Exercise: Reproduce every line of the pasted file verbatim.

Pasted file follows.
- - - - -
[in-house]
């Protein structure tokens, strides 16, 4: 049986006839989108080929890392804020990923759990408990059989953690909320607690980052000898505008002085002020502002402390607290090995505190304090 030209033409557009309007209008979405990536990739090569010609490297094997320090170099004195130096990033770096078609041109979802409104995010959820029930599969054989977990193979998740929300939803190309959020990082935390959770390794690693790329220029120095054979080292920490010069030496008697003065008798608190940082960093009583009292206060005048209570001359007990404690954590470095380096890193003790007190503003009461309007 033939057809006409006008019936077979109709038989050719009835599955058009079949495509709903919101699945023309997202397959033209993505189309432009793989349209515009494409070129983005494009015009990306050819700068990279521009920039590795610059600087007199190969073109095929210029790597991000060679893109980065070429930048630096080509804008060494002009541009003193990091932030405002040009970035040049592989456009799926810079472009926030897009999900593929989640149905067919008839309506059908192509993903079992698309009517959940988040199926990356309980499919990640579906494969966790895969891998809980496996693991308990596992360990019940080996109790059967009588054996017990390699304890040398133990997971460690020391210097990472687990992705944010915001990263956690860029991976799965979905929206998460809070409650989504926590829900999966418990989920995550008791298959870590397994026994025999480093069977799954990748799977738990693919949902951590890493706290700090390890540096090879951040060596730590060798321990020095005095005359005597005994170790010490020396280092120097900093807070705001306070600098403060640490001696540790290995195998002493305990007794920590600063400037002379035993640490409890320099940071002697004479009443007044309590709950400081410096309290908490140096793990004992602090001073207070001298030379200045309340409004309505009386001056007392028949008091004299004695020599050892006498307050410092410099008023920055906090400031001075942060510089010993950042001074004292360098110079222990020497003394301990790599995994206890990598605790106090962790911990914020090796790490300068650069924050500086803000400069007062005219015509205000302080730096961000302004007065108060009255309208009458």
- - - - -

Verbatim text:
[in-house]
């Protein structure tokens, strides 16, 4: 049986006839989108080929890392804020990923759990408990059989953690909320607690980052000898505008002085002020502002402390607290090995505190304090 030209033409557009309007209008979405990536990739090569010609490297094997320090170099004195130096990033770096078609041109979802409104995010959820029930599969054989977990193979998740929300939803190309959020990082935390959770390794690693790329220029120095054979080292920490010069030496008697003065008798608190940082960093009583009292206060005048209570001359007990404690954590470095380096890193003790007190503003009461309007 033939057809006409006008019936077979109709038989050719009835599955058009079949495509709903919101699945023309997202397959033209993505189309432009793989349209515009494409070129983005494009015009990306050819700068990279521009920039590795610059600087007199190969073109095929210029790597991000060679893109980065070429930048630096080509804008060494002009541009003193990091932030405002040009970035040049592989456009799926810079472009926030897009999900593929989640149905067919008839309506059908192509993903079992698309009517959940988040199926990356309980499919990640579906494969966790895969891998809980496996693991308990596992360990019940080996109790059967009588054996017990390699304890040398133990997971460690020391210097990472687990992705944010915001990263956690860029991976799965979905929206998460809070409650989504926590829900999966418990989920995550008791298959870590397994026994025999480093069977799954990748799977738990693919949902951590890493706290700090390890540096090879951040060596730590060798321990020095005095005359005597005994170790010490020396280092120097900093807070705001306070600098403060640490001696540790290995195998002493305990007794920590600063400037002379035993640490409890320099940071002697004479009443007044309590709950400081410096309290908490140096793990004992602090001073207070001298030379200045309340409004309505009386001056007392028949008091004299004695020599050892006498307050410092410099008023920055906090400031001075942060510089010993950042001074004292360098110079222990020497003394301990790599995994206890990598605790106090962790911990914020090796790490300068650069924050500086803000400069007062005219015509205000302080730096961000302004007065108060009255309208009458």